Fine Frocks and Farce in WNO’s Entertaining and Musically-Successful Fledermaus

United KingdomUnited Kingdom Strauss, Die Fledermaus: Soloists, Chorus and Orchestra of Welsh National Opera / Tomáš Hanus (conductor), Wales Millennium Centre, Cardiff, 20.5.2017. (GPu)

Mark Stone (Eisenstein) and Mary-Elizabeth Williams (Rosalinde)
(c) Bill Cooper


Rosalinde – Mary-Elizabeth Williams
Eisenstein – Mark Stone
Adele – Rhian Lois
Alfred – Paul Charles Clarke
Falke – Ben McAteer
Dr. Blind – Joe Roche
Colonel Frank – Alan Opie
Prince Orlofsky – Emma Carrington
Ida – Angharad Morgan
Ivan – George Newton-Fitzgerald
Frosch – Steve Speirs


Director – John Copley
Revival Director – Sarah Crisp
Designer -Tim Reed
Costume Designer – Deirdre Clancey
Lighting Designer – Howard Harrison
Choreographer – Stuart Hopps
Fight Director – Kevin McCurdy
Chorus Master – Stephen Harris

John Copley, in my experience of his work, is a director more concerned to articulate things unarguably present in a given work (if not always obviously so to someone less discerning than Copley) than to impose his own ‘vision’ on a work in the manner of more radical directors (who seem often to be busy making the opera into something they would have preferred it to be, rather than responding to what is ‘there’ in music and libretto. The results are not usually ‘challenging’ (which can often be a description little short of euphemistic avoidance of critical judgement) or ‘startling’ (ditto). But the results are often richly rewarding, as in this revived production of Die Fledermaus (first seen in February 2011).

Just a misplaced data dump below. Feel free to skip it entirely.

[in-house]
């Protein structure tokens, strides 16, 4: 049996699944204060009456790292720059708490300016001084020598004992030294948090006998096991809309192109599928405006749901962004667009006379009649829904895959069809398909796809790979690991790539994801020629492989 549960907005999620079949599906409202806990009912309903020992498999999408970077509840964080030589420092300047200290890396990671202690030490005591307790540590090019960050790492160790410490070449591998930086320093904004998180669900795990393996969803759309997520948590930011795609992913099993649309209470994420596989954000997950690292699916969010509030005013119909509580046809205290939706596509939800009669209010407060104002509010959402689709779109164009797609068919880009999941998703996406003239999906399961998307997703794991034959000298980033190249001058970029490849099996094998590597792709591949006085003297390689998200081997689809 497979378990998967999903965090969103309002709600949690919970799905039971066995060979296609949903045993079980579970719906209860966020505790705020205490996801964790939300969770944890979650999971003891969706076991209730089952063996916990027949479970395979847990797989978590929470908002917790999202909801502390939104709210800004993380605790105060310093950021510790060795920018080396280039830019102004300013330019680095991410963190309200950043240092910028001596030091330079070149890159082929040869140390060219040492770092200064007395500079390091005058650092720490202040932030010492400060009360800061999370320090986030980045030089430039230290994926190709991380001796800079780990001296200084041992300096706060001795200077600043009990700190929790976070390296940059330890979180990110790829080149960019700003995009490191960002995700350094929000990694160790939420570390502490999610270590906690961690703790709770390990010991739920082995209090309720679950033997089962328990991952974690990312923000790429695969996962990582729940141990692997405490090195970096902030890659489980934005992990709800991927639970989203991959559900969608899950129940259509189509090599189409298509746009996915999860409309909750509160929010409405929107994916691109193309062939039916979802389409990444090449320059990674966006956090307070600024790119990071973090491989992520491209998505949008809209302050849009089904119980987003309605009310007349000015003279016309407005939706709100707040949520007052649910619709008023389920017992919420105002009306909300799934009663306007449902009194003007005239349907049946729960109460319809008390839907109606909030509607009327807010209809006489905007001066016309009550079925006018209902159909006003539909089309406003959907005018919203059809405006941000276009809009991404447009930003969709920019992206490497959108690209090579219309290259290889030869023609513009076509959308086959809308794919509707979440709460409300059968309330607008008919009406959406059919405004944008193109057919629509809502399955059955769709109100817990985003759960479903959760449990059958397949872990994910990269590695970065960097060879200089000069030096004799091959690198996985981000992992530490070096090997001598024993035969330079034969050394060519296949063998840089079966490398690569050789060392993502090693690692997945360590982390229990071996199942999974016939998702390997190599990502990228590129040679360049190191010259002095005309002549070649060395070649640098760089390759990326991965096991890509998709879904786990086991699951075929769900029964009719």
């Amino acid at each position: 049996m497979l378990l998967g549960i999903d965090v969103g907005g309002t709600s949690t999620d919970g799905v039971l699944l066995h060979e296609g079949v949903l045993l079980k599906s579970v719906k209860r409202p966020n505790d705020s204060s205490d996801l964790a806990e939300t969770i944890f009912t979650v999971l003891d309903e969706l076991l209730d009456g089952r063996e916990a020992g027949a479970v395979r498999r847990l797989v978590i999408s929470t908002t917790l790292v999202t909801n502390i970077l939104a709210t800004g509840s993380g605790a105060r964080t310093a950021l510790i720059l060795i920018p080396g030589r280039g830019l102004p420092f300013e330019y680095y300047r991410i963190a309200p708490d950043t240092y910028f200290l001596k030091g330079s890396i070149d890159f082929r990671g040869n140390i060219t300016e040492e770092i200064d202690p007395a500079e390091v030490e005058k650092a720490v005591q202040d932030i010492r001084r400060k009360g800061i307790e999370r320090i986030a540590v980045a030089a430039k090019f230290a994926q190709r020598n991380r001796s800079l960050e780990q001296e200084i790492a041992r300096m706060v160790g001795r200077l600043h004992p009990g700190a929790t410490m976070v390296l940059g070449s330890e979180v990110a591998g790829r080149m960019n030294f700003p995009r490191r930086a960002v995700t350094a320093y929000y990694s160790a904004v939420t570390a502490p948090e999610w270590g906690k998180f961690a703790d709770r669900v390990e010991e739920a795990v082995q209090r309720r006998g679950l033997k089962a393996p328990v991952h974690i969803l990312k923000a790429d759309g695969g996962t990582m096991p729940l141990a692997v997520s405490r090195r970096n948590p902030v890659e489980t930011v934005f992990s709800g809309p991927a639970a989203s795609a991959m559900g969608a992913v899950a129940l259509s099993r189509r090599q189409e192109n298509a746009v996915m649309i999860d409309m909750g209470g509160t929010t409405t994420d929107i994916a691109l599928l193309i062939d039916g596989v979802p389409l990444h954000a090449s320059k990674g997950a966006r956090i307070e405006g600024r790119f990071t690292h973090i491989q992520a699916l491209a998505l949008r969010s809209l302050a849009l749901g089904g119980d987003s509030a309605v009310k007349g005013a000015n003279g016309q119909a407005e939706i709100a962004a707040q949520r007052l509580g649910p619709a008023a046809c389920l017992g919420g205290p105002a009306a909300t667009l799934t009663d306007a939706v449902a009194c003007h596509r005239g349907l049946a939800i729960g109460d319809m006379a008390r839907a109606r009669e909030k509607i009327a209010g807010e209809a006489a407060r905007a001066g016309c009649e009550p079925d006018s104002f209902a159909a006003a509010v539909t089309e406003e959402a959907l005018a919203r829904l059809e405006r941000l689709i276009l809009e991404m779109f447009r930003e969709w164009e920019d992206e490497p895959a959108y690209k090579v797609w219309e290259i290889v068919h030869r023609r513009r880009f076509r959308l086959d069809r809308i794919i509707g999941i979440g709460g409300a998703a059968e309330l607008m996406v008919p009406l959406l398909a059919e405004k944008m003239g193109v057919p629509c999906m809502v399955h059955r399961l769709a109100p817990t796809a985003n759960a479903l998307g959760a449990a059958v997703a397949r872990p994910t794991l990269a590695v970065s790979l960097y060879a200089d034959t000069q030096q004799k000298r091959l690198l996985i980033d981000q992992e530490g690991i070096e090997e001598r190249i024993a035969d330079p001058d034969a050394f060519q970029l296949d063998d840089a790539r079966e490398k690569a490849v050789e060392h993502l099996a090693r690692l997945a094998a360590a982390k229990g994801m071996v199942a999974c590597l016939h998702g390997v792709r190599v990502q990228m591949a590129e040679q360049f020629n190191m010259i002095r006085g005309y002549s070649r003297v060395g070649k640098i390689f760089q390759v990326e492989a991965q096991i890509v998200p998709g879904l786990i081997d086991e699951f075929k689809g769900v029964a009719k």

I wouldn’t vouch for the historical accuracy of either Deirdre Clancey’s costumes or Tim Reed’s set. But, more important than precise historical accuracy, both are fully consistent with the spirit of Copley’s approach to the work, giving a persuasive inner coherence to the whole, something that is always important, but never more so than in comedy/farce. Farce demands an audience’s suspension of disbelief, its acceptance of absurd coincidences, implausible disguises and much else, and such suspension of disbelief is more readily given when there aren’t any internal inconsistencies to jar or disrupt the experience.

Dierdre Clancey’s costumes, especially for the women, are glamorous and stylish, with the just the right minor touches of vulgarity to embody the ambition of the bourgeois characters to be accepted in the aristocratic world, where they become objects of amusement for Prince Orlovsky. Die Fledermaus is a work riddled with the humour (and cruelty) of class divisions, though Copley, I am glad to say, was largely willing to let his audience see this for itself, rather than presenting these issues in overemphatic or exaggerated fashion. Of course disguise and mistaken identity as well as adultery (actual or in unfulfilled desire) have been staples of the comic tradition, as have class differences, for many centuries. Strauss and his librettists (Richard Genée and Karl Haffner) were, in most respects, doing nothing new, even if they toned down the more explicit lusts of the French original, Le Révillion by Henri Meilhac and Ludovic Halévy, that they were largely working from.